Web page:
express the derivation rule for a boolean attribute is as a search
which could use currentTimeMatch and currentTimeOrderingMatch ! It may
be more appropriate to have different derived attributes and end-points
to reflect "soft" and "hard" validity. Detailed use cases would help
guide such decisions. However, it doesn't matter if privacy outcomes
are not the goal.
As explained above LDAP servers that support filter statements during
ACL processing can fulfill the privacy goals very easily, because the
matching rules can be used to server-side force a filter via ACLs that
clients cannot overwrite or bypass.
In that case you don't need extra syntaxes or all four matching rules.
To support these kind of requirements the matching rules are of
general interest. Based on our current experimental implementation
(which possibly needs to be reduced to the matching basics) of these
matching rules in combination with your implementation of the X680
duration specification the matching could be of general use for LDAP,
In our opinion there is currently nothing to be said against the
reasonable use of both mechanisms. What do you think about this?
New matching rules and derived attributes both have their uses,
singly or in combination,
yes, for sure.
but using syntaxes to achieve access control
is just wrong to my mind.
yes, at least as long as extensibleMatch filter expression do not
support ":<=" or ":>=" comparison operations...
... which they do and always have :-).
Steven Legg wrote:
Daniel Pluta wrote:
we would appreciate your valuable comments and feedback regrading
our draft specifying "ldap server side current time matching".
The draft is essentially about enforcing access control policy through
schema mechanisms, which strikes me as inappropriate for two principal
(1) Schema is supposed to be immutable, whereas access control policy
is subject to change. If access control policy is reflected in the
attribute syntaxes one chooses, then that policy is permanently
(2) Schema is one-size-fits-all. The same rules apply to everyone,
regardless of whether they are anonymous guest users or highly
administrators. Access control policy is rarely that uniform.
Privacy goals should be addressed through access control mechanisms,
but of course you are hampered by the absence of a common, standardized
access control mechanism across all LDAP implementations. With that in
mind I would take a somewhat different approach to a solution.
Basically you want to allow general access to a derived property of
a collection of attributes while simultaneously enforcing restricted
access to that collection of attributes. What I would do is define a
schema mechanism for defining derived attributes, i.e., attributes
whose values are algorithmically derived by the server from the values
of other attributes in the same entry. The derived attributes can then
be subject to different access controls than the source attributes.
In your example with the notValidBefore and notValidAfter attributes,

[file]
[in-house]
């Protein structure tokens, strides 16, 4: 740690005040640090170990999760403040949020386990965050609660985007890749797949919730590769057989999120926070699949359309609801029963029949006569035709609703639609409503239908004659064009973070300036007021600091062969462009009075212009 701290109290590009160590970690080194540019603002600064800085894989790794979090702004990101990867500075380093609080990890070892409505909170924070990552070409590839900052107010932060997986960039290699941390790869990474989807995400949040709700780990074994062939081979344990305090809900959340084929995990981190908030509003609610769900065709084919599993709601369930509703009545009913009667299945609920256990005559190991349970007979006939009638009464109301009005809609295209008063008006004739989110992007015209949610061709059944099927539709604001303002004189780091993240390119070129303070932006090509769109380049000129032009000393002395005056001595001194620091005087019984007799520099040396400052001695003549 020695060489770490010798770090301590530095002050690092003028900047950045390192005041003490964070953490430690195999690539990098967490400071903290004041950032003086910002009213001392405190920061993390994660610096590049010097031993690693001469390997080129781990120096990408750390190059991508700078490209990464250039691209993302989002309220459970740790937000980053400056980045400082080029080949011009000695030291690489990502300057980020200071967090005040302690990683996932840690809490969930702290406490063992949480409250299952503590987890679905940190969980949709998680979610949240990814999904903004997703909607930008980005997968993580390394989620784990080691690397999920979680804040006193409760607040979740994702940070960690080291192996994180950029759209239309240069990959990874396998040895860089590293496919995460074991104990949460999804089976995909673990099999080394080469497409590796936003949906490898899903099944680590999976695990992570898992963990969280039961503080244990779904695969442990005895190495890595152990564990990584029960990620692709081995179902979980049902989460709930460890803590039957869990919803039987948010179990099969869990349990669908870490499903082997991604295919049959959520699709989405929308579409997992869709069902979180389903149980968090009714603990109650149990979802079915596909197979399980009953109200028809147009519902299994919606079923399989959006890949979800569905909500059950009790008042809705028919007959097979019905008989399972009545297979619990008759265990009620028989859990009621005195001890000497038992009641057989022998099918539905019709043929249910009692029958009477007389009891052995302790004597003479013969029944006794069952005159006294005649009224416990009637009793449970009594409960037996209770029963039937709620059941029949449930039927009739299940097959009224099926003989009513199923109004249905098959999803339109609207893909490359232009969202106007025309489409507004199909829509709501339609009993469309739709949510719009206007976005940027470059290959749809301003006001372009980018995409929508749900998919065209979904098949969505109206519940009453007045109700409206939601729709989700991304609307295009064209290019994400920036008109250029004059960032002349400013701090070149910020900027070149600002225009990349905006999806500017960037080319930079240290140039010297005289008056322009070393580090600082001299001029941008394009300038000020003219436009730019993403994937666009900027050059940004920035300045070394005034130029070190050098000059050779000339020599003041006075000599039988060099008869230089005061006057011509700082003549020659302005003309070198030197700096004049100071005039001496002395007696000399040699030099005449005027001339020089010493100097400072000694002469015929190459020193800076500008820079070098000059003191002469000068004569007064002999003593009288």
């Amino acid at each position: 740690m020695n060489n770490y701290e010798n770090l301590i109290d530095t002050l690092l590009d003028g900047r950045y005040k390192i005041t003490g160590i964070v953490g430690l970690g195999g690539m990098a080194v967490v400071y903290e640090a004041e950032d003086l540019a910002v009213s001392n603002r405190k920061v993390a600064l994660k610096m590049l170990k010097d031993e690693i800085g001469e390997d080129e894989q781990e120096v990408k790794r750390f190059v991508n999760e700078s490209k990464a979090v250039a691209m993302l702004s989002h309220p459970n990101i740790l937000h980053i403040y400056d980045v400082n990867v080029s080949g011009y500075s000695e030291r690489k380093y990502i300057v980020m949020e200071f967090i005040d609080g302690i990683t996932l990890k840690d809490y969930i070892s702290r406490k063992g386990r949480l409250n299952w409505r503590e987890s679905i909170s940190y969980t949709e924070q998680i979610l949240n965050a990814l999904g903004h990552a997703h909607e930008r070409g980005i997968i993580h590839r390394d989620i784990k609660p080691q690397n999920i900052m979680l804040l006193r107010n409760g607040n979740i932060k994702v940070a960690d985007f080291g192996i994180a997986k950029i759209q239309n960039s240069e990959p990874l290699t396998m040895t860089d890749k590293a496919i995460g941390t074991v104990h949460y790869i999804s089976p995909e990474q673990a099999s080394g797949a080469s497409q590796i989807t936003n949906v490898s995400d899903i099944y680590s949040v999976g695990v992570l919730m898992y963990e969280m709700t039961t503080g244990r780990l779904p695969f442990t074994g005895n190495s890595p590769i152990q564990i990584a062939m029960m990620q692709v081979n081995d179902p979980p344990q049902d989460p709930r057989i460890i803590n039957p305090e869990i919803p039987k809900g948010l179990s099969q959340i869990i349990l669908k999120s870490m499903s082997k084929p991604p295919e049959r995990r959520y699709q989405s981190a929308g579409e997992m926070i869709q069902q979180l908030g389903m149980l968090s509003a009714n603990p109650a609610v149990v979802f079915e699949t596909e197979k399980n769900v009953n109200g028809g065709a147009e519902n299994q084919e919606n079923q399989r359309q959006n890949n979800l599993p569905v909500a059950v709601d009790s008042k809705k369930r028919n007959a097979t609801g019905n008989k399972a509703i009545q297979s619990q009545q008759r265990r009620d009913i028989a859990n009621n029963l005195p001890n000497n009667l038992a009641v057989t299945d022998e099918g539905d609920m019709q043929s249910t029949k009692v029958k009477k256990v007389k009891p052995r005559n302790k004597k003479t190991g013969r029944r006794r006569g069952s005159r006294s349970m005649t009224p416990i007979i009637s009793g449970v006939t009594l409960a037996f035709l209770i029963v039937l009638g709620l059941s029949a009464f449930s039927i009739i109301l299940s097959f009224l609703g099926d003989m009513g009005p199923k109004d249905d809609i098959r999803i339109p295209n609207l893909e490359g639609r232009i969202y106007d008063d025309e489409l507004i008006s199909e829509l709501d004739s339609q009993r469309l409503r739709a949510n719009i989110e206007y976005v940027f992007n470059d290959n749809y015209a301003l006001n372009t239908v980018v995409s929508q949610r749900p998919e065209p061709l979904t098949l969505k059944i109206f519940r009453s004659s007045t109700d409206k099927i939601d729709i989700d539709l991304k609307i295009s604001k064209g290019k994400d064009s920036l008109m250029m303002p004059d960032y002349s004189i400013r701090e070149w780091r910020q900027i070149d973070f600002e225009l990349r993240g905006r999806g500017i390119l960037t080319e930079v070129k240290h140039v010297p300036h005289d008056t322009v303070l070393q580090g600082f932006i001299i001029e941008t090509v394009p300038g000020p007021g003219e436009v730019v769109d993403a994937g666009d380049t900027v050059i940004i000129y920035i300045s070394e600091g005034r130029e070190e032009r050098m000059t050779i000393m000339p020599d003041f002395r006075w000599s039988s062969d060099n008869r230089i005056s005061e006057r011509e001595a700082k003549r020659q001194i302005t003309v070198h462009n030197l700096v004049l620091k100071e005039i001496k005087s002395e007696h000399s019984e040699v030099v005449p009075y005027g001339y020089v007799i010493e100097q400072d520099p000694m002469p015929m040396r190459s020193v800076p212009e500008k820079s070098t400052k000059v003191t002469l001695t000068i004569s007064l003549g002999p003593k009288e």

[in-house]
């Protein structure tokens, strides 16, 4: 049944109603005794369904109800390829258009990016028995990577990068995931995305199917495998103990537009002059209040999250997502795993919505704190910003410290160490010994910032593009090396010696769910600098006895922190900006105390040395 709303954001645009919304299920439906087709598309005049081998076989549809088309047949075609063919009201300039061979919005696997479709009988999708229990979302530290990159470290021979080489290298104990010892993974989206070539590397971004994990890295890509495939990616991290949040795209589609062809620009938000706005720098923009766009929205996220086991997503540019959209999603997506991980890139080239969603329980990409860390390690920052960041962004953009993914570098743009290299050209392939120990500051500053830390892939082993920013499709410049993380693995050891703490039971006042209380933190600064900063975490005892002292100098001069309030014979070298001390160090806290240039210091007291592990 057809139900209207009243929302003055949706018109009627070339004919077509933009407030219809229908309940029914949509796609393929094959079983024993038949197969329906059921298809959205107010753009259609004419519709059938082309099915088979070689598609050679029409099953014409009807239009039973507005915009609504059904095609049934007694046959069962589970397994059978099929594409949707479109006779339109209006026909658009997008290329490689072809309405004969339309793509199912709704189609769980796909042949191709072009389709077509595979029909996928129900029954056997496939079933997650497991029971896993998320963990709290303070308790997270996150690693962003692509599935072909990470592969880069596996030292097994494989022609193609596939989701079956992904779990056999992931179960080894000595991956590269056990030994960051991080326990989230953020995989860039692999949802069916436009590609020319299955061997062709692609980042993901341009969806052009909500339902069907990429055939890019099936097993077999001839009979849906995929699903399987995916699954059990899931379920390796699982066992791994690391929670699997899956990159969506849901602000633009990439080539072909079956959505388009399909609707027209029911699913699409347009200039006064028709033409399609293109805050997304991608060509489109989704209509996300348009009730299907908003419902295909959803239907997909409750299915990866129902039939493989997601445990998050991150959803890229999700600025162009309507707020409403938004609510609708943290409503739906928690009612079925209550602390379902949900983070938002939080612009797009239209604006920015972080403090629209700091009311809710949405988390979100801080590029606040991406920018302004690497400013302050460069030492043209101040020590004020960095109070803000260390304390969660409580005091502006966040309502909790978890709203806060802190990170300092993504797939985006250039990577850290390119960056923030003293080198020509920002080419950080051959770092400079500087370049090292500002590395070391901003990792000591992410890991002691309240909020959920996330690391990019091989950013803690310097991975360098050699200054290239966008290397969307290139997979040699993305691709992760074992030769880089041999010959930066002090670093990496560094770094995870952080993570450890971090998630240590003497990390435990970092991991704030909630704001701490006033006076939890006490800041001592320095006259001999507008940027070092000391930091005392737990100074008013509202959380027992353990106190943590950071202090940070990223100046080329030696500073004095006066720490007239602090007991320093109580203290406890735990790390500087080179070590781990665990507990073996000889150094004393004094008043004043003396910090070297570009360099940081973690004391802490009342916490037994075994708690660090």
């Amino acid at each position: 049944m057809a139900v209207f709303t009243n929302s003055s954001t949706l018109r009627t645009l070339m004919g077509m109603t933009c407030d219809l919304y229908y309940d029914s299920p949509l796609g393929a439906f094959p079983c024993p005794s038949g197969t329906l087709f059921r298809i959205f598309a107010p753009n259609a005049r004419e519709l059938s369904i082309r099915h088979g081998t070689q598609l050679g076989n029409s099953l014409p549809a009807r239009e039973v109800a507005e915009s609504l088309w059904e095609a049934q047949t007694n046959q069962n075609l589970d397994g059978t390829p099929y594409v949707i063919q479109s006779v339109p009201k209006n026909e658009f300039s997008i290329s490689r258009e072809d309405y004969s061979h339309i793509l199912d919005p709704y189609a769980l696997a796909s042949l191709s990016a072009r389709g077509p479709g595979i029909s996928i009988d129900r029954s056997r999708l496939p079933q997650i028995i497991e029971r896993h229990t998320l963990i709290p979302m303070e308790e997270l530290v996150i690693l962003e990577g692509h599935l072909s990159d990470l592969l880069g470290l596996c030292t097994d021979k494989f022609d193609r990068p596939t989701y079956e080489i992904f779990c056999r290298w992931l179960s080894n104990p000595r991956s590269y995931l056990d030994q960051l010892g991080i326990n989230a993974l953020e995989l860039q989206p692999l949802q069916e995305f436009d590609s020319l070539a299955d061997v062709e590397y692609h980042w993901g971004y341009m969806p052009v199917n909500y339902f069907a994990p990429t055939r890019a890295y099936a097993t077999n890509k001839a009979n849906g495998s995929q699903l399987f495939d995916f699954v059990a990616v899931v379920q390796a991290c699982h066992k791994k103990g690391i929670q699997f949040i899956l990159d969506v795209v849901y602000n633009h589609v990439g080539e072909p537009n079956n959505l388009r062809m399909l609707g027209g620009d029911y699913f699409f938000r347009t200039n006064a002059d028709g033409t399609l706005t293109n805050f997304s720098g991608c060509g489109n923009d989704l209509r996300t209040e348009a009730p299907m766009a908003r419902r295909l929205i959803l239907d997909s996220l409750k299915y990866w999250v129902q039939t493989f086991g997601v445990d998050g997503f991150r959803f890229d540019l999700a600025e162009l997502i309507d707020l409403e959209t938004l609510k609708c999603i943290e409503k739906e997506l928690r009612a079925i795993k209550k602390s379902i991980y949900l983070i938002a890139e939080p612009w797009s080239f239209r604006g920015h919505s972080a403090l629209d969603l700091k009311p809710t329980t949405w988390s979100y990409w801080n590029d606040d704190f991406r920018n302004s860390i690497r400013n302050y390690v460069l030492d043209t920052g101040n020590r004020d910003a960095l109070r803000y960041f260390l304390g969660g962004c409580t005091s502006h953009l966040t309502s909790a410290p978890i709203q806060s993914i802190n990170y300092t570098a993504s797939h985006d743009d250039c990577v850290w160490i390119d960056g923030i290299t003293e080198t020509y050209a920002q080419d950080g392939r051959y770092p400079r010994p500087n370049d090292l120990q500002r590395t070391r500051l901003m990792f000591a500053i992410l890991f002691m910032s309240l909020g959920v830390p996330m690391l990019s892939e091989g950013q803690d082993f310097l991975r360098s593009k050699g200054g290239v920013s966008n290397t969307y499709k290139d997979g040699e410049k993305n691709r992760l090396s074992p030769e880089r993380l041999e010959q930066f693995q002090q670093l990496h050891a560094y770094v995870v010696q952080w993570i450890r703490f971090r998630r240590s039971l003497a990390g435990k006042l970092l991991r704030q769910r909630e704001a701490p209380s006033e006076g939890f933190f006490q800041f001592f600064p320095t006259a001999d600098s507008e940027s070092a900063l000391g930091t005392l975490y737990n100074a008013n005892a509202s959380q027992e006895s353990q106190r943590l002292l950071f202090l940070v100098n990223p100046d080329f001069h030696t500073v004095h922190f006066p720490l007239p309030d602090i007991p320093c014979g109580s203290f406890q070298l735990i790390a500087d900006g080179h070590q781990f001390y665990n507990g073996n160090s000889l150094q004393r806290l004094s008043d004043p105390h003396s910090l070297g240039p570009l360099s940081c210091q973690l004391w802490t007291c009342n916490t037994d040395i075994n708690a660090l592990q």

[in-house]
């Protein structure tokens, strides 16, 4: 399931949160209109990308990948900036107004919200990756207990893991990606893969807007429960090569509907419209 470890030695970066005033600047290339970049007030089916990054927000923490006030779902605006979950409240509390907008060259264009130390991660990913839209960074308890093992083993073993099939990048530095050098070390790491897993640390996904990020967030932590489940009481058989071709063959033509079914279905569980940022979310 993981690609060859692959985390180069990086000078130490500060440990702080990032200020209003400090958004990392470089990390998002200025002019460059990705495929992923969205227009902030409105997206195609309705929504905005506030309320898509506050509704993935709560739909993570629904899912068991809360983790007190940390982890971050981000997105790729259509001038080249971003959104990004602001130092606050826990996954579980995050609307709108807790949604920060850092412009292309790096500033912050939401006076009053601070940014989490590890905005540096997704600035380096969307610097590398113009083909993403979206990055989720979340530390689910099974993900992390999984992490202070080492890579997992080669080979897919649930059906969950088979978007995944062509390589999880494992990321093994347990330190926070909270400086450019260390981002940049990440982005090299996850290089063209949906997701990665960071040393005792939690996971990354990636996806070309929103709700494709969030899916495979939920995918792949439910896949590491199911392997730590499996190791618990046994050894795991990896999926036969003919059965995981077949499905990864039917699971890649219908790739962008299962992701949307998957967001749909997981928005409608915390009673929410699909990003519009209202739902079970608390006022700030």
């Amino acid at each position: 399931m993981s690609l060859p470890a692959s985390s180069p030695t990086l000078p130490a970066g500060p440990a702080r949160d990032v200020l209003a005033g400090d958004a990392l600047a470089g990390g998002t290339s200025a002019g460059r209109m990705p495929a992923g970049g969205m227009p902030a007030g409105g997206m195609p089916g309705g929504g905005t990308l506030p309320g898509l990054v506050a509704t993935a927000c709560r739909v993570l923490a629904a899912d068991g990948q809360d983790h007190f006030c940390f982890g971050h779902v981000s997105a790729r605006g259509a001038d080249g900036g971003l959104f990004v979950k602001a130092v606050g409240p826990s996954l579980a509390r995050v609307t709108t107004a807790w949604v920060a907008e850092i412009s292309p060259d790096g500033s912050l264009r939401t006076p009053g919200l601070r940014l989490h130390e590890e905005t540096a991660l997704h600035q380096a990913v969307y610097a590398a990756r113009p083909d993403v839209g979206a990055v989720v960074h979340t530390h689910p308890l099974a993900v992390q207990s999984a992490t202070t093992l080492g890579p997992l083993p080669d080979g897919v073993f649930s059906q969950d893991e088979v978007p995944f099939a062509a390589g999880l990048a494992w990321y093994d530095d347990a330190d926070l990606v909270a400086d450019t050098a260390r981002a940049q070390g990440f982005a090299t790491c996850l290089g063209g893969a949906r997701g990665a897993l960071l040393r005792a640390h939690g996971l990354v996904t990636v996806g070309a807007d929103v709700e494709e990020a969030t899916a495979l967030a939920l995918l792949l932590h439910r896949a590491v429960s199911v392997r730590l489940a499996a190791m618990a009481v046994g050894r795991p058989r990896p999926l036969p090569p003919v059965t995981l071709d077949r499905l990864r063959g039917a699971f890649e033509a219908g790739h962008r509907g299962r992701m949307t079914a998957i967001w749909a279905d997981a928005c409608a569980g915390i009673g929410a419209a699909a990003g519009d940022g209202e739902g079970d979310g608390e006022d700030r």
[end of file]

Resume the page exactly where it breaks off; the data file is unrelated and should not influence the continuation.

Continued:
I imagine having a derived attribute called currentlyValid, with
Boolean Syntax, that is derived from notValidBefore and
notValidAfter according to the following pseudo code:
if (current time >= notValidBefore and
current time <= notValidAfter) then
value = TRUE
value = FALSE
Privileged users and processes would be given permission to read
and update the notValidBefore and notValidAfter attributes, but
regular users would only be able to read the currentlyValid
attribute. This kind of access control policy can be expressed in
existing LDAP access control schemes even though they differ between
That takes care of the nowBefore and nowAfter syntaxes. I don't see
that you achieve anything with the nowBeforeOffset and nowAfterOffset
syntaxes since a user can just use a binary search to determine the
actual values of the target attributes by adjusting the offsets (a
client can guess the time at the server with reasonable accuracy).
Limiting the sign or magnitude of the offset would provide partial
protection, but a derived attribute could also do that. For example,
to allow regular users to determine when a valid account became valid
but not allow them to determine whether or when an account will become
valid at some time in the future I would define a derived attribute
of GeneralizedTime syntax whose values are determined by the following
if (current time >= notValidBefore)
value = notValidBefore
It becomes a question of how expressive should the derivation rules be
and what form should they take ? I think OpenLDAP might have some
capabilities in that area already.
The nowOffset syntax isn't required if derived attributes are used
but if you want to persist with it I suggest you align it with the
ASN.1 DURATION data type (see
rather than rolling your own format, not the least because I already
implementation that supports DURATION as an attribute and assertion
for both X.500 and LDAP.
Please see below for the abstract.
The full version can be found here:
Many thanks in advance!
-------- Original-Nachricht --------
Betreff: New Version Notification for
Datum: Thu, 25 Mar 2010 15:51:33 -0700 (PDT)
Von: IETF I-D Submission Tool <idsubmission@xxxxxxxx>
A new version of I-D,
draft-pluta-ldap-srv-side-current-time-match-00.txt has been
successfully submitted and posted to the IETF repository.
Title: Lightweight Directory Access Protocol (LDAP): Server
Side Current Time Matching - Matching Rules and Syntaxes
WG ID: Independent Submission
This document extends the Lightweight Directory Access Protocol
(LDAP) to support server side current time matching. Matching of
attribute values against an LDAP server's current time offers
additional functionality with regard to authorization and fulfills
enhanced data privacy requirements for restrictive environments.
Therefore this specification defines four additional syntaxes and
related matching rules useful for extensible matching in association
with these syntaxes. In addition and for general use the matching
rules defined in this document are also applicable to any attribute
type definitions that are using the 'Generalized Time' syntax. This
specification also contains restrictive attribute type definitions
demonstrating the usage of the introduced syntaxes and matching
The IETF Secretariat.